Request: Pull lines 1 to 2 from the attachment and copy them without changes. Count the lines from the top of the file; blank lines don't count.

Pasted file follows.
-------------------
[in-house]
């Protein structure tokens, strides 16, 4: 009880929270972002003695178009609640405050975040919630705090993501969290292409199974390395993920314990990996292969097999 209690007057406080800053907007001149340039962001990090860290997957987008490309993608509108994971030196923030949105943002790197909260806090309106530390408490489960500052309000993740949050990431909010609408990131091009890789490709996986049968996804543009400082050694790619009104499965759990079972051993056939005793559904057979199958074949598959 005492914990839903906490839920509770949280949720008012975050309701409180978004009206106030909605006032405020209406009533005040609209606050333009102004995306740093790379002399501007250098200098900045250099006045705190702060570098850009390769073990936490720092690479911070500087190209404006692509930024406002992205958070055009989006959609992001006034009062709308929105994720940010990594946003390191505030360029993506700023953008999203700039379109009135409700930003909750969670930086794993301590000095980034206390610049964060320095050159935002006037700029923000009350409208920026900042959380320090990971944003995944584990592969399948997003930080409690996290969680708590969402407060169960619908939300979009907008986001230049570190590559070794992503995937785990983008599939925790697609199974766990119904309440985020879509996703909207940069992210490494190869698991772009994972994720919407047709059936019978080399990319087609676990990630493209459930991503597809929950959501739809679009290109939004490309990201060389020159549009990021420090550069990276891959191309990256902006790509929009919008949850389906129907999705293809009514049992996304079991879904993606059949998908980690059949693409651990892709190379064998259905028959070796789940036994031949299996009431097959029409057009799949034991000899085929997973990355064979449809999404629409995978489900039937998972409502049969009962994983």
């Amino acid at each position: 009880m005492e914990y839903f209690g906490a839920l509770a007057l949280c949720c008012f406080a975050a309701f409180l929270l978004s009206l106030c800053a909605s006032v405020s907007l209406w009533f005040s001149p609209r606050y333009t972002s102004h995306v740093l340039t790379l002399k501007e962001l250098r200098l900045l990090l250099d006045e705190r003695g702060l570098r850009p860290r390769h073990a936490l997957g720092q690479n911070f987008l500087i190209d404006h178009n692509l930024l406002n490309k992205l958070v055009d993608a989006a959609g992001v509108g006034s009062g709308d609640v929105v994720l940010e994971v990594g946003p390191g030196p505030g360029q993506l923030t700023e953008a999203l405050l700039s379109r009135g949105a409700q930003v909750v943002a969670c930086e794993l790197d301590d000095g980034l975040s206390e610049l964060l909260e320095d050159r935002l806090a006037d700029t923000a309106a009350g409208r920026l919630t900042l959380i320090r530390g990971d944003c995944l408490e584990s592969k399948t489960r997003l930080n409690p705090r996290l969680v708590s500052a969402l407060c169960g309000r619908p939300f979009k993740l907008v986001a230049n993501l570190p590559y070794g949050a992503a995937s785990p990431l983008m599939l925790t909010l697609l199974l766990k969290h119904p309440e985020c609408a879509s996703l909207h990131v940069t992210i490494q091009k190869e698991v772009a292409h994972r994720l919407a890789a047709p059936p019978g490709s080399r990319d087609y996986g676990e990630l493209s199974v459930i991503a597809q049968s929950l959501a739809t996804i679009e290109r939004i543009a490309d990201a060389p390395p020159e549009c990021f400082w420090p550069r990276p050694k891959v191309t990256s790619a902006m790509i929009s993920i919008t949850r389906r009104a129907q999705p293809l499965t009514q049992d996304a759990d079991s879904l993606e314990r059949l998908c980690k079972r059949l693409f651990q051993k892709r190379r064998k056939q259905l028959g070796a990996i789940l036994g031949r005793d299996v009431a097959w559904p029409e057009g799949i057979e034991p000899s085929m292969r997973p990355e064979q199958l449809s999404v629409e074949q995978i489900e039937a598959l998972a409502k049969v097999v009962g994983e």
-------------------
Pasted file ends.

[in-house]
């Protein structure tokens, strides 16, 4: 009880929270972002003695178009609640405050975040919630705090993501969290292409199974390395993920314990990996292969097999 209690007057406080800053907007001149340039962001990090860290997957987008490309993608509108994971030196923030949105943002790197909260806090309106530390408490489960500052309000993740949050990431909010609408990131091009890789490709996986049968996804543009400082050694790619009104499965759990079972051993056939005793559904057979199958074949598959 005492914990839903906490839920509770949280949720008012975050309701409180978004009206106030909605006032405020209406009533005040609209606050333009102004995306740093790379002399501007250098200098900045250099006045705190702060570098850009390769073990936490720092690479911070500087190209404006692509930024406002992205958070055009989006959609992001006034009062709308929105994720940010990594946003390191505030360029993506700023953008999203700039379109009135409700930003909750969670930086794993301590000095980034206390610049964060320095050159935002006037700029923000009350409208920026900042959380320090990971944003995944584990592969399948997003930080409690996290969680708590969402407060169960619908939300979009907008986001230049570190590559070794992503995937785990983008599939925790697609199974766990119904309440985020879509996703909207940069992210490494190869698991772009994972994720919407047709059936019978080399990319087609676990990630493209459930991503597809929950959501739809679009290109939004490309990201060389020159549009990021420090550069990276891959191309990256902006790509929009919008949850389906129907999705293809009514049992996304079991879904993606059949998908980690059949693409651990892709190379064998259905028959070796789940036994031949299996009431097959029409057009799949034991000899085929997973990355064979449809999404629409995978489900039937998972409502049969009962994983």